I have been shooting the D300 since the spring of 2008, and it has proved a more than capable body for all of the types of photography that I typically do (ie. weddings/events, portraiture, street photography, etc.).  It is true that, in the first decade of DSLR technology’s prominence, camera bodies have had a traditionally short lifespan, in terms of their keeping up with technological trends, and that because of this, what was once a $5,000 camera body several years ago, now is priced under $500.  However, in terms of still photography, the widespread breakthroughs that issued your practically, brand-new cameras to the dustbins of antiquity, has begun to ebb.  For instance, I shot all of these pics of the D300 with my old Nikon D50, and that camera is light years behind the D300.  Most of the big moves in the tech race right now have to do with adopting better in camera video capabilities than they do sensor performance, anyway.  So, expect to be using your D300 for years to come; I know I will!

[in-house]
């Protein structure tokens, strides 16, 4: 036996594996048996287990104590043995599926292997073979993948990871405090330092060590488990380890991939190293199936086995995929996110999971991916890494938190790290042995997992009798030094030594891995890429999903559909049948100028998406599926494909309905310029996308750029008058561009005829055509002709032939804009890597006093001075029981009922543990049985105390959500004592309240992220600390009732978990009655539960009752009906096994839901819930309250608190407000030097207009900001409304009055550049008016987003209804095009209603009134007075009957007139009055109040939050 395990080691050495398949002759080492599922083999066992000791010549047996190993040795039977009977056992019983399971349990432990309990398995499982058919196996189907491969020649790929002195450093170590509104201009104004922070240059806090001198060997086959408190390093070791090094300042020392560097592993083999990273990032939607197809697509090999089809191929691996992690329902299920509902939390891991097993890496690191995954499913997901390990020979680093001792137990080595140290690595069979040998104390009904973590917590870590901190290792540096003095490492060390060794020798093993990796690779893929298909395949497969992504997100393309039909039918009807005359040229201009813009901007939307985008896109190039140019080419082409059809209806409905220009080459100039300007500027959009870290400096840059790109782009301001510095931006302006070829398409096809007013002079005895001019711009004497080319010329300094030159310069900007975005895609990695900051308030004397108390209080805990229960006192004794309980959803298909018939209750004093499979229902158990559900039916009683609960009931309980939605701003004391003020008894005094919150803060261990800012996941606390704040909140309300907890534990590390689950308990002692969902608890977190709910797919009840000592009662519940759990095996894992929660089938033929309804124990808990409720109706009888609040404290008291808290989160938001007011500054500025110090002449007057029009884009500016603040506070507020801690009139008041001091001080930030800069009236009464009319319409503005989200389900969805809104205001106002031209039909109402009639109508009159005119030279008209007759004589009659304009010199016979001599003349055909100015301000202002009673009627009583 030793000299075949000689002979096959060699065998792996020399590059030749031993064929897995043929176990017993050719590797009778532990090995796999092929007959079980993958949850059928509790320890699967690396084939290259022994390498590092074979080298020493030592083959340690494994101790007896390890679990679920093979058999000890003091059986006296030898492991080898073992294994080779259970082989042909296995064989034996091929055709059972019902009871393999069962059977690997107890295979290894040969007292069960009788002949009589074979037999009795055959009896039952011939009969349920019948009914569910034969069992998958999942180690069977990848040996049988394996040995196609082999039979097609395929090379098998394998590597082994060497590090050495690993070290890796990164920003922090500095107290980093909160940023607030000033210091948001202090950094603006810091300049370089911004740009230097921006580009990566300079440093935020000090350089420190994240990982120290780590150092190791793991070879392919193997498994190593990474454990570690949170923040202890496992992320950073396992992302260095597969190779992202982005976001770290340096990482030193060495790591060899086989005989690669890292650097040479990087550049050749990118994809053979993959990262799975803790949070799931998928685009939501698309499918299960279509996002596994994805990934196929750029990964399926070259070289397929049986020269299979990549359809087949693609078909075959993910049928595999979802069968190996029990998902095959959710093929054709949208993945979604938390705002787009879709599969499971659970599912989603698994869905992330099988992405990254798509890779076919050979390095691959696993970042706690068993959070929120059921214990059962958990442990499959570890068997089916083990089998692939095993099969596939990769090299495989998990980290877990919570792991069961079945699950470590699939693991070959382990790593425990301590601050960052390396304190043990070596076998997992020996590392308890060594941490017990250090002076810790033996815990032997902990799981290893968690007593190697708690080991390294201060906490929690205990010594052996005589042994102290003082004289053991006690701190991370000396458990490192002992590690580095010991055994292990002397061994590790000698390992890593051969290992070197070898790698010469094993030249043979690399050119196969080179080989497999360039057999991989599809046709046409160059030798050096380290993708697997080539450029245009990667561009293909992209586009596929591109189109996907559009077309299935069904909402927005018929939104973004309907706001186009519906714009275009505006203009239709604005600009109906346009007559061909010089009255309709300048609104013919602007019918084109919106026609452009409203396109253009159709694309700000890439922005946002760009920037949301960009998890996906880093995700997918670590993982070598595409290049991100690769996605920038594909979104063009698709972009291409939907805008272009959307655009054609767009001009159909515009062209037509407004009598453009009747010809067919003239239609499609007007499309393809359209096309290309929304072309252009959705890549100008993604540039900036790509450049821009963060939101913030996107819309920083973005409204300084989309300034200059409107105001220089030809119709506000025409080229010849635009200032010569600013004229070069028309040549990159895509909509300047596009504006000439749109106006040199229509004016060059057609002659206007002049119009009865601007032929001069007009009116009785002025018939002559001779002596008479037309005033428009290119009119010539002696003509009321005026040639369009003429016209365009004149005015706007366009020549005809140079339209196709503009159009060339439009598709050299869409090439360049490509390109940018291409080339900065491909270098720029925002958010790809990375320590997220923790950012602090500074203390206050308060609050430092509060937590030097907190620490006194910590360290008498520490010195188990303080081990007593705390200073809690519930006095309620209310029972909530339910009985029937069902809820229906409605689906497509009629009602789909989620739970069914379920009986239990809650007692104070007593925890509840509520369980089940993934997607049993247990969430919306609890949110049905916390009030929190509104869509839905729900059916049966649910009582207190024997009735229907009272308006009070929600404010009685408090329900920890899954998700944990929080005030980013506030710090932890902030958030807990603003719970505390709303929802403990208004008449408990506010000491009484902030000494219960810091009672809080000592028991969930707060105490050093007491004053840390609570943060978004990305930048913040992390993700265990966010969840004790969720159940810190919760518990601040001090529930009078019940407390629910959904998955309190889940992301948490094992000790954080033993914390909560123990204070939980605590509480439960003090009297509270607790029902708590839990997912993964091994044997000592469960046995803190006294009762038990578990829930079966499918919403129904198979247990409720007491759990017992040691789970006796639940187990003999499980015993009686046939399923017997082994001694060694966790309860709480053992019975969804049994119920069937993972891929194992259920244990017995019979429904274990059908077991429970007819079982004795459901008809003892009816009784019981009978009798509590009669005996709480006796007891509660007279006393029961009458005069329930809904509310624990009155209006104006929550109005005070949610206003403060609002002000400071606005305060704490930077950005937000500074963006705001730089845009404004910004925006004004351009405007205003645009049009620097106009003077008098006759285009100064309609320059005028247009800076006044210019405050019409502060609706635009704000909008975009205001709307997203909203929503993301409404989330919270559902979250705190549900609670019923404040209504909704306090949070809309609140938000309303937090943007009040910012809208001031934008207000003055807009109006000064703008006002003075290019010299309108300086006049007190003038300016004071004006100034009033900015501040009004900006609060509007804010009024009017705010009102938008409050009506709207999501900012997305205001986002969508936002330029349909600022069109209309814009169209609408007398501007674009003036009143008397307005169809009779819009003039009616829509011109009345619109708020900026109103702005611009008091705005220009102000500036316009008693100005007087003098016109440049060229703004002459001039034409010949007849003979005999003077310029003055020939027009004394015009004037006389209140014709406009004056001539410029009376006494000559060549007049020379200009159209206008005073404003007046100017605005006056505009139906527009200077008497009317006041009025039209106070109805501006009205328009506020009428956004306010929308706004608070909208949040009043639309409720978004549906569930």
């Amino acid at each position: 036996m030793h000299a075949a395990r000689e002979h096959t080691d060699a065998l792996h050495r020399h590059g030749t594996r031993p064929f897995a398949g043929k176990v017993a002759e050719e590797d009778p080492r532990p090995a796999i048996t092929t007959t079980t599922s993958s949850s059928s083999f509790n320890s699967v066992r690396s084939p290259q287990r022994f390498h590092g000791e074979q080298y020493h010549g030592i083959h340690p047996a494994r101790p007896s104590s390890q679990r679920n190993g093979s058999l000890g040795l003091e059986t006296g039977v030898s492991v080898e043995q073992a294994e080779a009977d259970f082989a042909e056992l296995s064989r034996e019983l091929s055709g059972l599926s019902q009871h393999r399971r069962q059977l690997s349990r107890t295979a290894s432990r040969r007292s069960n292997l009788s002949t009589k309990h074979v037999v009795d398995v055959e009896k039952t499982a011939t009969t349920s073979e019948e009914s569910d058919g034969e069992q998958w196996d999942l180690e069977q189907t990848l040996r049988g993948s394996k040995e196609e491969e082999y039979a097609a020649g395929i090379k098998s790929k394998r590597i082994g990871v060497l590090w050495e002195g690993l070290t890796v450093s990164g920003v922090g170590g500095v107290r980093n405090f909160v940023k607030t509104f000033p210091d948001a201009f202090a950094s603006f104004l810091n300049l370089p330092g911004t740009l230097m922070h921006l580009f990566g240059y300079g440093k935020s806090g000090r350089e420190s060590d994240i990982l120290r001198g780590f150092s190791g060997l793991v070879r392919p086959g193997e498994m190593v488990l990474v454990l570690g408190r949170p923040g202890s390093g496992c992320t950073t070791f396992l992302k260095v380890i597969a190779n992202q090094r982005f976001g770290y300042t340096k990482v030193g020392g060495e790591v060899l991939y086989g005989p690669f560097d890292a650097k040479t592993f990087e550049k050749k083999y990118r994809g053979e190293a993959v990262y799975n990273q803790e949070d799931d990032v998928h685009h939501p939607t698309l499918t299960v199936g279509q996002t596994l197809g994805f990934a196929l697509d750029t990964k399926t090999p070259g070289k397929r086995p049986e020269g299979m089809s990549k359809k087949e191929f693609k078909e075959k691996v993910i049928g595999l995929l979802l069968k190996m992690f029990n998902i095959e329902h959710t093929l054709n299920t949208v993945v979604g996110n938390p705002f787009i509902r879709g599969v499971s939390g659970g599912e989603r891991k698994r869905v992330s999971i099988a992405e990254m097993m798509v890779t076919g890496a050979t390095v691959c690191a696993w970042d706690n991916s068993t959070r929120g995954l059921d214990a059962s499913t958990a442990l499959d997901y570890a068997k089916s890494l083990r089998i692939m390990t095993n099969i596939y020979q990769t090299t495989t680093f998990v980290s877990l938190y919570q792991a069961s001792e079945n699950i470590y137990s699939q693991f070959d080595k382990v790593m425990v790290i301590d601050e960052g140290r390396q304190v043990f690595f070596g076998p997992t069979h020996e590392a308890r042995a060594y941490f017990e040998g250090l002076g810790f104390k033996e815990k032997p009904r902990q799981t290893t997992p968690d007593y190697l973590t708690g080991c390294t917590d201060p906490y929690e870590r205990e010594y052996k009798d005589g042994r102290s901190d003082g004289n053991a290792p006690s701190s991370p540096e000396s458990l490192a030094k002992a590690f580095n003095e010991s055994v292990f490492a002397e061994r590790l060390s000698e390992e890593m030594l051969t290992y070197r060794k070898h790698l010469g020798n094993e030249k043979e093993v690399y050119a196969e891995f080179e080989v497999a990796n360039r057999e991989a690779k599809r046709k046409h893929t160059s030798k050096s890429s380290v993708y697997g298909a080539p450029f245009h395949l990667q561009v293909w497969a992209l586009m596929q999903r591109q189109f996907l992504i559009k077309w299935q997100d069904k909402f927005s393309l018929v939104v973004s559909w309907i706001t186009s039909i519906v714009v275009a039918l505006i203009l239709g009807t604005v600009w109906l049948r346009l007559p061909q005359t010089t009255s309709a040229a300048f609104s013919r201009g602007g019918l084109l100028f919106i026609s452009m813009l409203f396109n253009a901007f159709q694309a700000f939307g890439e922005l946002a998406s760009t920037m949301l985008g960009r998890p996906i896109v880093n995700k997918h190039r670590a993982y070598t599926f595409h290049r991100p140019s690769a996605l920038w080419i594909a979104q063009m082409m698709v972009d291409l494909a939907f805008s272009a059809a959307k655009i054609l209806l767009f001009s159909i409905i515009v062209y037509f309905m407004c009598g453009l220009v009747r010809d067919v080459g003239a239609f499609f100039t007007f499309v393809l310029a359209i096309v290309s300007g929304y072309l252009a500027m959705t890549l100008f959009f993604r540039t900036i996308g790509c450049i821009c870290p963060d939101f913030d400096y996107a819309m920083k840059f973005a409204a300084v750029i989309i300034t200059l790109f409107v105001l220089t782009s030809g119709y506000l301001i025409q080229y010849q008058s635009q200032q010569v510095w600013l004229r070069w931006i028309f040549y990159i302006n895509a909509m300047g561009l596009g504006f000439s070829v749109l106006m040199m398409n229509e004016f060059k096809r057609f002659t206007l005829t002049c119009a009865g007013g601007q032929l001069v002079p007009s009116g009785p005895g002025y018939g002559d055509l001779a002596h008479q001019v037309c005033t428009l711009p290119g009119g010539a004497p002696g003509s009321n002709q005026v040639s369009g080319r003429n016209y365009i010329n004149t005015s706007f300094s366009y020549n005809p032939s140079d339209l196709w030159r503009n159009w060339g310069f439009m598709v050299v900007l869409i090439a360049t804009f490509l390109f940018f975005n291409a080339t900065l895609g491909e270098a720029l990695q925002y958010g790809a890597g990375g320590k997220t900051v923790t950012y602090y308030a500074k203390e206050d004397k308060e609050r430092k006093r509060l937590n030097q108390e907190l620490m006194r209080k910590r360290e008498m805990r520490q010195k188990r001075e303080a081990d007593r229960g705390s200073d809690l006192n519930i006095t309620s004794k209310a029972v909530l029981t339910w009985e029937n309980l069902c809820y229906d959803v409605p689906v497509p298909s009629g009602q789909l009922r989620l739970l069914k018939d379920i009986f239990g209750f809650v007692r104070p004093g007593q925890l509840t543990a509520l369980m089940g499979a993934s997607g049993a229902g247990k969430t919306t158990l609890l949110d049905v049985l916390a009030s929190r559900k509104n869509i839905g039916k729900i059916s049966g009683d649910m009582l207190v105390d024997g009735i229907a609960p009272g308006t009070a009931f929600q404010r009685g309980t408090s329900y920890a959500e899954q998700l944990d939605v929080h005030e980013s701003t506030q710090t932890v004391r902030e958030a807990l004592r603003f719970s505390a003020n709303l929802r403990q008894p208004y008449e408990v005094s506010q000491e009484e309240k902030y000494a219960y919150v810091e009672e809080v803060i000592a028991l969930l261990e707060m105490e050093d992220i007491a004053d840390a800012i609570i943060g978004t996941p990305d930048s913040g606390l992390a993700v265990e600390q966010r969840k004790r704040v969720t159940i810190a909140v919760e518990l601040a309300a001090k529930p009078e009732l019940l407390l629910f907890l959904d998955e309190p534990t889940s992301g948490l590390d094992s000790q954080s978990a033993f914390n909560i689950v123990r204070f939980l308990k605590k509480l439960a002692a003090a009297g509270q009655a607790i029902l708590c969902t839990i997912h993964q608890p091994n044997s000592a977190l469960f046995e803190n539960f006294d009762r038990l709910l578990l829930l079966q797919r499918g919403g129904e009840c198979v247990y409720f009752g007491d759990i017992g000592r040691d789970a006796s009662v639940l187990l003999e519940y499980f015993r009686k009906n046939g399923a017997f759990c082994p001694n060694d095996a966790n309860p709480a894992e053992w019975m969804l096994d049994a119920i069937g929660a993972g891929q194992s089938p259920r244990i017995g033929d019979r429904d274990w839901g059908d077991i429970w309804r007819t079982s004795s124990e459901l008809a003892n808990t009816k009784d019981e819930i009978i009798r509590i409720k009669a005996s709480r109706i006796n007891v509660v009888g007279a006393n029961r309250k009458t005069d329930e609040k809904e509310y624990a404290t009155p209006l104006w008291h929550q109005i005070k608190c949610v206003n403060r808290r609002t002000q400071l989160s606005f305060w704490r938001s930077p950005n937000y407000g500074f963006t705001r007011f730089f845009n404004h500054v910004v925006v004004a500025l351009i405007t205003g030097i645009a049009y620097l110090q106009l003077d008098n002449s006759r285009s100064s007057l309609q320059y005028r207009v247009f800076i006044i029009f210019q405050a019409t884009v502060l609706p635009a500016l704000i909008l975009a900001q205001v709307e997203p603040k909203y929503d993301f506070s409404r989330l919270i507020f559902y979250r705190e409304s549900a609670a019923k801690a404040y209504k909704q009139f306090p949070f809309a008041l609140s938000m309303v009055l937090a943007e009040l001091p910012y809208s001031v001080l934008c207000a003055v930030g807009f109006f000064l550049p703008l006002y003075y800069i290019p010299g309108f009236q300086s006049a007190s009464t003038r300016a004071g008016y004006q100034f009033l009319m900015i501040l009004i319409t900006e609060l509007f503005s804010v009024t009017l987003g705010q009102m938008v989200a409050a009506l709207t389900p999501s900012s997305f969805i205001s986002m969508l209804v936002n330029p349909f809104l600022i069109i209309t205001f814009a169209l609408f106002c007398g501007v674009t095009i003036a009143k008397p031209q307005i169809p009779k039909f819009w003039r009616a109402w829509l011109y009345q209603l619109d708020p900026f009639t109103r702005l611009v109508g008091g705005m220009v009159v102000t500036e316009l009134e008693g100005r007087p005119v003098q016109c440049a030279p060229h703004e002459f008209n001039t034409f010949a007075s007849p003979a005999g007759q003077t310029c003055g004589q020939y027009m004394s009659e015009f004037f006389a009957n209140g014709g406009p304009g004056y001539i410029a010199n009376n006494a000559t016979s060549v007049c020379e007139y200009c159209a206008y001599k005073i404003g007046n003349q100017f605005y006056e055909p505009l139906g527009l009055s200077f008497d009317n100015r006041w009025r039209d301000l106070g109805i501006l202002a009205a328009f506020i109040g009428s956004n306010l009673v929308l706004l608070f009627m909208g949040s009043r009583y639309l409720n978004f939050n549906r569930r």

LEFT SIDE.

RIGHT SIDE.

FLASH.

And that’s just the surface. If you’ve been contemplating buying one, the best time is when the used prices go down by about a third of the original MSRP (my experience anyway; you are more likely to get a camera still at the peak of its performance, without biting the bullet too much on cost).  As you can tell, product photography isn’t my favorite, ha ha; consider these for informational purposes only.

I modified the Nikon strap that came with the camera by sewing a piece of fabric over the side with the camera logo.  I just felt that having the Nikon brand so visible made the camera conspicuous to would be thieves; also, I thought that the original strap looked a bit tacky…

All photos Nikon D50 with Nikkor 105mm f/2.8G lens.

***2013 Update***
Three years after I wrote this post, I am still using this camera as my primary model (5 years after its introduction!). This is due to a number of factors, one being that Nikon has yet to introduce a true replacement and another being that it is still perfectly capable. I love the value that this level of camera provides, however, if I were buying gear to get started in photography this year, I might skew my decision-making a bit.